Mobile performance is just as strong. Our Samsung Galaxy Tab S7 showed a download speed of 198Mbits/sec without the VPN active; connecting to the London server incurred almost no penalty at all, merely dipping the speed to 196Mbits/sec.
As always, the New York server proved considerably slower, with download rates tumbling to 104Mbits/sec – 47.5% slower than our bare ISP connection. That’s still very good for a mobile VPN, however: the very best score we’ve seen in this test is 40.7%, from ExpressVPN.
It’s also worth noting that the NordVPN software supports split tunnelling on Windows and Android (though it’s not currently available on Apple platforms), so you can set specific apps to run over the VPN, while the rest go at full speed through your local ISP.
NordVPN review: Is it good for video streaming?
For smooth streaming of 4K and HDR content, most providers recommend a connection speed of at least 25Mbits/sec. As we’ve seen, NordVPN can comfortably provide that, even when using the mobile app to access servers on the other side of the Atlantic, so it’s a strong choice for streaming.
It’s effective at location spoofing too. When we connected our test laptop to a US-based VPN server, Netflix happily served up its US video library, which includes some items not normally available to us Brits. We were also able to access US content from Disney Plus and to log into the US-only Hulu service. BBC iPlayer, Now TV and BritBox were all accessible too via a UK-based server, making NordVPN a great choice for Brits on holiday wanting to keep up with their favourite shows.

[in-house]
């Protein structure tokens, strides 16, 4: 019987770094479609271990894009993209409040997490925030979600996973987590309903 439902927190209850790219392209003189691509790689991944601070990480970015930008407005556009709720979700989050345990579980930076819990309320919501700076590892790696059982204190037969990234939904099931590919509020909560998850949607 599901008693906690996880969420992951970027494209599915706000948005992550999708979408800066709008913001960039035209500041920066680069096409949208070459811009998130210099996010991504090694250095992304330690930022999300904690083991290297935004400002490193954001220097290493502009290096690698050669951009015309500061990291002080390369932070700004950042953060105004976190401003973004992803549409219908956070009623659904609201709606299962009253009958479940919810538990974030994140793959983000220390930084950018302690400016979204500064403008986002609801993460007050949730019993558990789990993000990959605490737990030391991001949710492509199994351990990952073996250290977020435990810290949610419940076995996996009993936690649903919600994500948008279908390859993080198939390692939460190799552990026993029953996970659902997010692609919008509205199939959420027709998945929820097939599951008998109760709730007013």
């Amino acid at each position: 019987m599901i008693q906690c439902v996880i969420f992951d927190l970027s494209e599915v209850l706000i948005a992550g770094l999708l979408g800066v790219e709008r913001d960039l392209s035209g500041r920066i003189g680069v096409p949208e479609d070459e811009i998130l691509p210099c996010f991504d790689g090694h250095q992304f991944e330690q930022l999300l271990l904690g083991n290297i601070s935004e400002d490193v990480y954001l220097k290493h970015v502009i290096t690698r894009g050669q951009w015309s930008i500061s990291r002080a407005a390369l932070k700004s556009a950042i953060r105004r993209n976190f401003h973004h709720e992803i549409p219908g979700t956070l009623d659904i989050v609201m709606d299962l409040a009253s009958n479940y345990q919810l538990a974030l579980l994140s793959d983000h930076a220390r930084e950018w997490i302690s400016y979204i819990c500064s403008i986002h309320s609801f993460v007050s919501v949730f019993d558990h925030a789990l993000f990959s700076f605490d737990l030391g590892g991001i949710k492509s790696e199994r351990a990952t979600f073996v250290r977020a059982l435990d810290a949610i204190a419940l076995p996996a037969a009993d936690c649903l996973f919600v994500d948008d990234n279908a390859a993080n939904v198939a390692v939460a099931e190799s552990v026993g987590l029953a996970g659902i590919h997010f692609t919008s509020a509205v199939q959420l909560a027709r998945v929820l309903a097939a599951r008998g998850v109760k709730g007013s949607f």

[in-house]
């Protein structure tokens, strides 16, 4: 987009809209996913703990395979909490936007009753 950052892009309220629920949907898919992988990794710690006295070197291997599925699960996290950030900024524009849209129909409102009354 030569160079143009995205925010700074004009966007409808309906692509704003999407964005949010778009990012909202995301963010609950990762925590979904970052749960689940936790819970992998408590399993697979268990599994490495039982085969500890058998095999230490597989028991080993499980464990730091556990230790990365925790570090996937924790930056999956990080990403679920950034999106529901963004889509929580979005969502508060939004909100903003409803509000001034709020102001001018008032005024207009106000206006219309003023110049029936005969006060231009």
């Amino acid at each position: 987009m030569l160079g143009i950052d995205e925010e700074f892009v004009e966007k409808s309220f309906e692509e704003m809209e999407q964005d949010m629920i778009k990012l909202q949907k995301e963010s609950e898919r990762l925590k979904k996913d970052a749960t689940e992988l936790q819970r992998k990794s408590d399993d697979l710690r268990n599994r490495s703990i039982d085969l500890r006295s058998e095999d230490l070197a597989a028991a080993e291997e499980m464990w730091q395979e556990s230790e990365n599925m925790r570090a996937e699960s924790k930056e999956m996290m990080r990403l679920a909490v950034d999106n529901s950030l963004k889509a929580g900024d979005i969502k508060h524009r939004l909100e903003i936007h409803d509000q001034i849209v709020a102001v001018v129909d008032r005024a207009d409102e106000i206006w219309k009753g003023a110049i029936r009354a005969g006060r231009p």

We didn’t have such good luck with the Android app, however. The BritBox app refused to work with the VPN connected, and both Netflix and Disney Plus detected our real location and served up their UK libraries, even when we were connected via a US server. We couldn’t get into Hulu from the tablet either – and we know of no way to use a VPN to get international Amazon Prime content, as it uses your registered address to determine what content to offer.
NordVPN review: Is it secure?
If you want your private activities to stay private, NordVPN has you covered. Its corporate HQ is located in Panama, which means it’s not subject to UK or EU data-retention rules, and the company proudly affirms that it doesn’t keep any records whatsoever of your activity. Indeed, in the past few years, it’s put itself through two extensive investigations at the hands of independent auditor PwC, which confirm that its privacy claims are as good as they sound.
To further protect your privacy, NordVPN uses its own VPN protocol, called NordLynx: it’s based on WireGuard, but adds IP address obfuscation so that your own details aren’t stored on the VPN server. Double-VPN options make you even harder to trace by forwarding your traffic through two servers in different locations, and you can set the software client to automatically activate the VPN whenever you connect to a network – excluding those you’ve explicitly marked as trusted.
The software includes an unusually clever “kill-switch” too. This not only shuts off internet access if you get accidentally disconnected from the VPN, but it can also automatically close nominated apps entirely, to make absolutely certain that no ongoing activity is inadvertently exposed to your ISP. To help you ensure your security is tickety-boo, the Nord VPN client gives your configuraiton a “Security score”, and suggests options that can be tweaked to improve it.
NordVPN review: Should you buy it?
NordVPN is reasonably priced, but it’s not your cheapest option. For example, Private Internet Access costs only £32.49 a year, and allows ten simultaneous connections rather than NordVPN’s six – while Surfshark gives you a generous two years of service for £47.76, and covers unlimited devices.
NordVPN review: Quick facts
|£2.44 per month
|5,500+ in 58+ countires
|24/7 customer support:
|Netflix and Disney+: